Eight Questions w/ Neo-Soul Songstress Rozzi
Above image by Bennett Perez
Back in October of 2020, some seven months into this frightful pandemic, artists all seemed to be trying their best to express the fear and loneliness that were such features of our new quarantine reality. Neo-soul songstress Rozzi, however, was releasing ‘Orange Skies’, a pained love letter to her native California, which was terrifyingly aflame from rampant wildfires – one terror on top of another.
But now the fires are raging in Texas and Colorado…and we’re at last starting to emerge from the deadliest health crisis of our lives. No surprise, then, the onetime Adam Levine protege is releasing an EP today, Berry (via BMG), that is very much the product of the circumstances and soul searching of these troubling but transformative last 25 months.
It opens with the starkly raw ‘I Guess I’m the Bad Guy Now’, a particularly strikingly confessional instance for someone who has never really been shy about laying it all out in song. Indeed, she unflinchingly admits, “It’s funny, this misplaced revenge on someone who was as good as you.” However it all went down, it surely wasn’t mutual. But she also gets her groove decidedly on with ‘Consequences’, a collab with the legendary Nile Rodgers, who lays down a monster guitar solo to close the track.
With the upliftingly soulful ‘fflow’, she also lets us know unambiguously that her head is in a better place, with the hopeful lyric: “These days the world is burning down outside / But I feel lucky all the time, because you’re mine oh mine oh mine.”
With a return to the live stage also on the horizon – specific dates TBA – we caught up with Rozzi for a quick but enlightening chat about it all.
Now that we’re starting to put it behind us, how would you describe the overall pandemic experience for you?
It was scary, lonely, exhausting, and surreal. But I mostly look back feeling grateful for all the ways that I was incredibly lucky.
Were you creatively inspired by the isolation?
In the moment, I didn’t think I was. I actually thought it was stunting me creatively because I missed writing with people in person, I missed the inspiration that comes from social activity, and I really missed live shows. But in hindsight, it was an incredibly rich creative experience. I fell in love in a way that was punctuated by the isolation, I became an aunt, I was forced to see my friendships in a different light. And I didn’t realize it then, but I was writing so many of my favorite songs over Zoom. I started an essay writing class, an acting class, I can finally call myself a piano player because of it. And I got much deeper into the image components of my art, and what I want to express visually. I’m starting to look back on it as a super important phase in my artistic development.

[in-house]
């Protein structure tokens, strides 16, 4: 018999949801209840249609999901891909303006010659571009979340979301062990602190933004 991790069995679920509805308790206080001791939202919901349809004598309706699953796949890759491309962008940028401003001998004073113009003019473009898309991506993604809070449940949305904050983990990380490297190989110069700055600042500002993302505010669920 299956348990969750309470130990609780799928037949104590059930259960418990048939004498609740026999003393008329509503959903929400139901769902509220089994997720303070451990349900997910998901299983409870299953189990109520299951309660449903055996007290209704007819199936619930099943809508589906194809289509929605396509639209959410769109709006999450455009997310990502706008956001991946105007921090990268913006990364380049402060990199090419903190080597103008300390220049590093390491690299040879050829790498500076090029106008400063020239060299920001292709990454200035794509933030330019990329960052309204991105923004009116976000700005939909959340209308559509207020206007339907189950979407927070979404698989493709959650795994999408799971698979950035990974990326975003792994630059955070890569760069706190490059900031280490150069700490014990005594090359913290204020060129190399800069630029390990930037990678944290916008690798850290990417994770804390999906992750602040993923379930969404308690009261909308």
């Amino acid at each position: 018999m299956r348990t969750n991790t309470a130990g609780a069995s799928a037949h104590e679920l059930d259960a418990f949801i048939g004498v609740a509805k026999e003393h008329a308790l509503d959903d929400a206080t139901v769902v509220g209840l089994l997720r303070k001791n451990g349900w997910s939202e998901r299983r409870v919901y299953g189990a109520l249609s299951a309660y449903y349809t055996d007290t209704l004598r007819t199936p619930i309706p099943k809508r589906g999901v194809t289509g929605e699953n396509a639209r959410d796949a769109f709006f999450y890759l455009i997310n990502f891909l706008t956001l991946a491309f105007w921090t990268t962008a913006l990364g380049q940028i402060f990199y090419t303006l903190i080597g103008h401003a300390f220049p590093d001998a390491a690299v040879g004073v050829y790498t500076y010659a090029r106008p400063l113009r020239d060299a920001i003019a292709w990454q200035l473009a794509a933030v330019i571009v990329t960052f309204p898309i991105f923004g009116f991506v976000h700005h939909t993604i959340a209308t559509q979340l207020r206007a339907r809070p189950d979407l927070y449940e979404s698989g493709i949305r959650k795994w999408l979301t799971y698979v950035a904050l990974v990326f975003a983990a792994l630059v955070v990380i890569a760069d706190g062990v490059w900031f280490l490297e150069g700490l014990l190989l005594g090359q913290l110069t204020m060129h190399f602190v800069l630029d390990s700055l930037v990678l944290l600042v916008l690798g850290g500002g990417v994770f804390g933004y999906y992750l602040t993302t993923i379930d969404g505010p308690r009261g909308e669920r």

New tracks like ‘Consequences’, ‘fflow’ and ‘Clouds’ give the EP a decidedly sunnier vibe, at least sonically. Is that reflective of anything personal, or just the way the music came out?
Part of that was on purpose. I’m an optimist and, as this EP is really just part two of my full length album, I wanted to end on a brighter note. Though to be honest, I don’t really think of ‘Consequences’ or ‘Clouds’ as sunny. I wrote ‘Clouds’ as the final dying breath of a relationship I’d held on to for years. It’s more of an acceptance than a celebration.
How did you come to connect with Nile Rodgers?
My brilliant manager Wendy [Laister] sent Nile some of my music and he agreed to work with me. That was another creative COVID experience – talking on the phone to Nile Rodgers for hours at a time. I remember when he called and asked how I felt about a raging guitar solo at the end of the track. I was like, “Are you kidding me? Yes please!” It was an absolute honor to have him on my song.
‘I Guess I’m the Bad Guy Now’ comes off as particularly confessional. Was it inspired by real life circumstances?
All of my songs are dangerously real. I’ve tried to write lyrics that aren’t and it just doesn’t work for me. I wrote ‘I Guess I’m The Bad Guy Now’ when I was forcing myself out on dates in an attempt to get over a relationship. I remember having this icy feeling – like my emotions were walled off and unreachable – and feeling angry about the way I had been treated by men in my past. It brought out a darker side of me.
Your vocal performances always seem to be evolving. Do you write songs to challenge your voice?
I accidentally challenge my voice all the time. I don’t think about it when I’m writing – it’s all about finding the most interesting and emotive melodies. But then I go to sing them live and I realize how insanely hard they are. Growing as a singer is my favorite thing to do though, so maybe it’s subconscious.
What ties this EP together, what is its essence?
Vulnerability. I think that will always be the through-line between all of my songs. These are my very personal stories and, when I look back on my music years from now, I will have a map of my life. And musicianship is its essence too – I haven’t heard too many EPs recently that feature both a guitar solo and a clarinet solo!
When will you be returning to the stage in 2022?
I’ll be in Brooklyn on August 11th, and there’s a handful of other dates I can’t announce yet. Playing live again has literally upped my happiness by 500%. It’s my favorite thing to do. I’m so excited to hear my fans sing these songs at my shows. That’s been really surreal – to play songs I put out last year in total isolation, and hear a room full of people sing them back to me. Makes me feel really connected in a way I missed so much.